Since 2015, the SEC has brought nearly two dozen enforcement actions for violations of the whistleblower protection rules under Rule 21F-17(a) against employers for actions taken to impede reporting to the SEC. The bulk of these actions have focused on language in employee-facing agreements that allegedly discouraged such reporting. The
Michael Guggenheim is an associate in the Litigation Department.
Michael earned his J.D. from Harvard Law School and his B.A., summa cum laude, from Rutgers University. While at law school, Michael worked for the Litigation Department of the San Francisco City Attorney, was a teaching assistant for the Harvard Law School Negotiation Workshop, and litigated election law cases with Common Cause. He also served as the Executive Managing Editor of the Harvard Law & Policy Review and coached the Boston College mock trial team.
Since 2015, the SEC has brought nearly two dozen enforcement actions for violations of the whistleblower protection rules under Rule 21F-17(a) against employers for actions taken to impede reporting to the SEC. The bulk of these actions have focused on language in employee-facing agreements that allegedly discouraged such reporting.The SEC…
The SEC suffered a significant loss last week in its ongoing legal battle with Ripple over the XRP digital token. While the District Court held that Ripple’s initial sales of XRP to institutional investors constituted the sale of unregistered securities, it was a Pyrrhic victory as the court held that all other ways in which Ripple sold or distributed XRP did not involve the sale of unregistered securities. In particular, the court held that Ripple’s program to sell XRP to public buyers on digital asset exchanges, as well as its distribution of XRP as compensation to employees and third parties, did not constitute the offer or sale of securities. The court also rejected the SEC’s arguments that Ripple used the institutional buyers as underwriters to sell XRP to the public. The opinion, if followed by other courts in pending litigation with the SEC, could have a far-reaching impact on the cryptocurrency markets, especially with respect to secondary market crypto trades on digital asset exchanges.
In the first insider trading case involving cryptocurrencies, a crypto trader was convicted of insider trading in federal district court and recently sentenced to 10 months in prison.
The defendant, Nikhil Wahi, pleaded guilty in the U.S. District Court for the Southern District of New York to illegally trading on information tipped by his brother, a former Coinbase product manager. According to his plea, Wahi used that information to trade on 40 different kinds of crypto assets were scheduled to be listed on the Coinbase platform between April 2021 and July 2022, when he was arrested. Prosecutors alleged that Wahi used those tips to sell crypto assets for a profit. Under the terms of the plea agreement, Wahi agreed to serve ten months in prison. Wahi’s brother, Ishan Wahi, has pleaded not guilty and is due to appear in court in March.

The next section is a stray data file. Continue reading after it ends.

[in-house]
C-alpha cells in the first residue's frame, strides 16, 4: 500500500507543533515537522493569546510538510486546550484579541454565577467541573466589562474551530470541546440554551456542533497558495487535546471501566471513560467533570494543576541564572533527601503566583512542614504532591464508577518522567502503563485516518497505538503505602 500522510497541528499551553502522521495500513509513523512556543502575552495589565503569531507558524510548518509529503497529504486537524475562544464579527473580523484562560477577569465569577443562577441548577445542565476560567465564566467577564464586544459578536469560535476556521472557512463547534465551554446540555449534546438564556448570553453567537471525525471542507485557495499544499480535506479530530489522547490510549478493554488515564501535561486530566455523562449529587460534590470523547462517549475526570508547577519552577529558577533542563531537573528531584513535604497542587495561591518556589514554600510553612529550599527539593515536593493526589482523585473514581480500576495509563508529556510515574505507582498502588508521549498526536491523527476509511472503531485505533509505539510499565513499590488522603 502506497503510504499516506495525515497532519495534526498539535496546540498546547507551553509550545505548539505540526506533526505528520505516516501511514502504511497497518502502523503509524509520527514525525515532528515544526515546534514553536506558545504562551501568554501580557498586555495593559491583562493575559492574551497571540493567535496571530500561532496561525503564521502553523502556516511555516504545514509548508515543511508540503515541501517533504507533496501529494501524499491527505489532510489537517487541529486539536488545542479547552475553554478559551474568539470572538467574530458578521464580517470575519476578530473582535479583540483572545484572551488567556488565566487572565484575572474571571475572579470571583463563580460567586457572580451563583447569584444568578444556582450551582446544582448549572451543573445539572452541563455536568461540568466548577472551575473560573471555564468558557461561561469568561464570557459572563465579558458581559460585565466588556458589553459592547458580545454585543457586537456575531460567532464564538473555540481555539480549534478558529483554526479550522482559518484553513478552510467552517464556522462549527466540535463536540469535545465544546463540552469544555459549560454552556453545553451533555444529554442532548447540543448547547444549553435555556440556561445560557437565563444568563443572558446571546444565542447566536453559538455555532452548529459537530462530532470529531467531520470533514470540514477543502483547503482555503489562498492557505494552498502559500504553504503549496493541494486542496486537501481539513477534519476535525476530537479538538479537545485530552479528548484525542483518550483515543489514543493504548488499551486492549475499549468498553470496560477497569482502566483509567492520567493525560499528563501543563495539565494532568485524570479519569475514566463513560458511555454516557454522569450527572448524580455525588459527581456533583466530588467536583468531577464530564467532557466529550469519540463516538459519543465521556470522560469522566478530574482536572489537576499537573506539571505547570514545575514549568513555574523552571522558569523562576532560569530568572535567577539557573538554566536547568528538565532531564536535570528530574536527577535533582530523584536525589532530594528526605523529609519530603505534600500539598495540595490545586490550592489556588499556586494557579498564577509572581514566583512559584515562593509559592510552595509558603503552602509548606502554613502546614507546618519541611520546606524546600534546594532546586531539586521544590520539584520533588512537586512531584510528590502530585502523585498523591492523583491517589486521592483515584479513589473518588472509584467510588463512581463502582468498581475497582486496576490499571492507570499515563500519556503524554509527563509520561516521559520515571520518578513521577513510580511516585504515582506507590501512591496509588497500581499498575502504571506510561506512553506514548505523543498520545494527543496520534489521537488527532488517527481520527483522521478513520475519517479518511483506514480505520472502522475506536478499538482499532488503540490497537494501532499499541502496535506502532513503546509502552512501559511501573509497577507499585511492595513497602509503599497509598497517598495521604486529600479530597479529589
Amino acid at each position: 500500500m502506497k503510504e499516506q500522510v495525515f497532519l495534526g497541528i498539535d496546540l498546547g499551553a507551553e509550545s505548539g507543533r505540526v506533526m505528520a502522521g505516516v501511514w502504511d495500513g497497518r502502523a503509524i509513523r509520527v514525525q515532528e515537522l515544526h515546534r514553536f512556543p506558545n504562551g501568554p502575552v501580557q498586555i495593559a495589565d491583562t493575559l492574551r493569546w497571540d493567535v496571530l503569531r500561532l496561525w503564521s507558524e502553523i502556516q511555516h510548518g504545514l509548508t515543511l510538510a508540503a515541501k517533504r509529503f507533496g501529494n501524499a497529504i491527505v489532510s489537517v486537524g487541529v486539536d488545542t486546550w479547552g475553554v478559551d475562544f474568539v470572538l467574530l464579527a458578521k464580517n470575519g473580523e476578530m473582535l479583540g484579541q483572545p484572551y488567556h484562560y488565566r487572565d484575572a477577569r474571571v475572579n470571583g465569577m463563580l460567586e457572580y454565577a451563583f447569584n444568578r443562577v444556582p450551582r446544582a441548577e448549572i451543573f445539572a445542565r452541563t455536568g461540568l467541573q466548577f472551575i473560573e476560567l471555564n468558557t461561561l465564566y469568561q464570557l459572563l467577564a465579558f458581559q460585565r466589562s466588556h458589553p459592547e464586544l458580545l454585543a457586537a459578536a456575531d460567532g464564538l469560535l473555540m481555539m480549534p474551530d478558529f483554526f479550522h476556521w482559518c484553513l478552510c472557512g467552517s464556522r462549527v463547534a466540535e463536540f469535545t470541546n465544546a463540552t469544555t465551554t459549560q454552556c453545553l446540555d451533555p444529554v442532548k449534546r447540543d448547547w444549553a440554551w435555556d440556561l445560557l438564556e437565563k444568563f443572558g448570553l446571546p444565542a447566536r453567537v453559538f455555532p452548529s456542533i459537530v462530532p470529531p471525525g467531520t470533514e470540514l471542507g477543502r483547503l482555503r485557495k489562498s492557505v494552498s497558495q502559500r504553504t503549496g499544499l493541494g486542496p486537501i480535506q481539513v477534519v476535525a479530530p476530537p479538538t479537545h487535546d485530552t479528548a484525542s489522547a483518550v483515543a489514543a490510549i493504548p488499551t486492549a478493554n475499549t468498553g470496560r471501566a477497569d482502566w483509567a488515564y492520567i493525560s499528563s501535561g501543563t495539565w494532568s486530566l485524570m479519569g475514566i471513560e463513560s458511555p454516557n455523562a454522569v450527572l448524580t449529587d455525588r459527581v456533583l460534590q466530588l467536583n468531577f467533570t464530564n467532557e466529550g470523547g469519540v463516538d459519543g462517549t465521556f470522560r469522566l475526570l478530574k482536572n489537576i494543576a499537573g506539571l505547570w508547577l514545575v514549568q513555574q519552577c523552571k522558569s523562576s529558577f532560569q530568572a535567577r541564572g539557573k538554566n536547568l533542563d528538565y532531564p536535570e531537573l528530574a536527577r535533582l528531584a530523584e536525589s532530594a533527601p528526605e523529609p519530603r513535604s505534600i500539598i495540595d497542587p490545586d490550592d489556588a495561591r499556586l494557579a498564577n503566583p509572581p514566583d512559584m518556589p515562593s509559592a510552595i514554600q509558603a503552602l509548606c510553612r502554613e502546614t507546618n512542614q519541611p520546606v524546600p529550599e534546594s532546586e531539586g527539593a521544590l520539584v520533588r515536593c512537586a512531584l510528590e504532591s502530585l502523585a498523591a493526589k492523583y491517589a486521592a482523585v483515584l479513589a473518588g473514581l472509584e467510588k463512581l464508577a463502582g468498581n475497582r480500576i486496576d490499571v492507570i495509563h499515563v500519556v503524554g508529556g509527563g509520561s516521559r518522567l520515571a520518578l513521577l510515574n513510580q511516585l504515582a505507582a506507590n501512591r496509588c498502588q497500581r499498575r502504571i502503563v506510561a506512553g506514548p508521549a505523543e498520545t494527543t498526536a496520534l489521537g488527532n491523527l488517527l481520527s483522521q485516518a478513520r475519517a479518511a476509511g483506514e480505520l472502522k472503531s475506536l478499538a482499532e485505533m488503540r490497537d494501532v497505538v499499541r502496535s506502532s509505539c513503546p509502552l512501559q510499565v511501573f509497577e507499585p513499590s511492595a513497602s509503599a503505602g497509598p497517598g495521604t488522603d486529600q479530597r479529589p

Both the head of the Commodity Futures Trading Commission (CFTC) and leader of the SEC agree that the crypto markets need regulating, and specific rules may help clarify which agency has authority to regulate various cryptocurrency activities. The client alert below discusses both CFTC Chairman Rostin Behnam’s comments and SEC…
SEC Chair Gary Gensler appears to be readying the SEC for increasing oversight of cryptocurrency exchanges, the latest in a series of regulatory actions targeting the growing industry.
In prepared remarks at PLI’s recent SEC Speaks conference, Gensler called on cryptocurrency platforms to register each function they perform with the SEC – for example, requiring crypto dealers, brokers, and lenders to separately register those functions with the SEC. Such a move could result in a dramatic shakeup in the crypto market, where there are currently several cryptocurrency platforms that perform all of these functions. This is in stark contrast to the traditional securities markets, in which such services are separated from each other.
A judge in the United States District Court for the Central District of California has allowed a lawsuit against actress Jessica Alba’s child and personal care company Honest to move forward. The case is the latest in a series of investor-led actions against companies that shareholders claim have used COVID-19 and associated disruptions to mislead the public about the financial health of their businesses.
Earlier last month, Judge Vince Chhabbria of the United States District Court for the Northern District of California dismissed a novel complaint that the court noted stretched the bounds of when directors of a company could reasonably be held accountable for the actions of its executives. Notwithstanding the case’s amusing subject matter, the decision applies typical Delaware standards to dismiss a shareholder derivative complaint formed on the basis of an executive’s out-of-office behavior.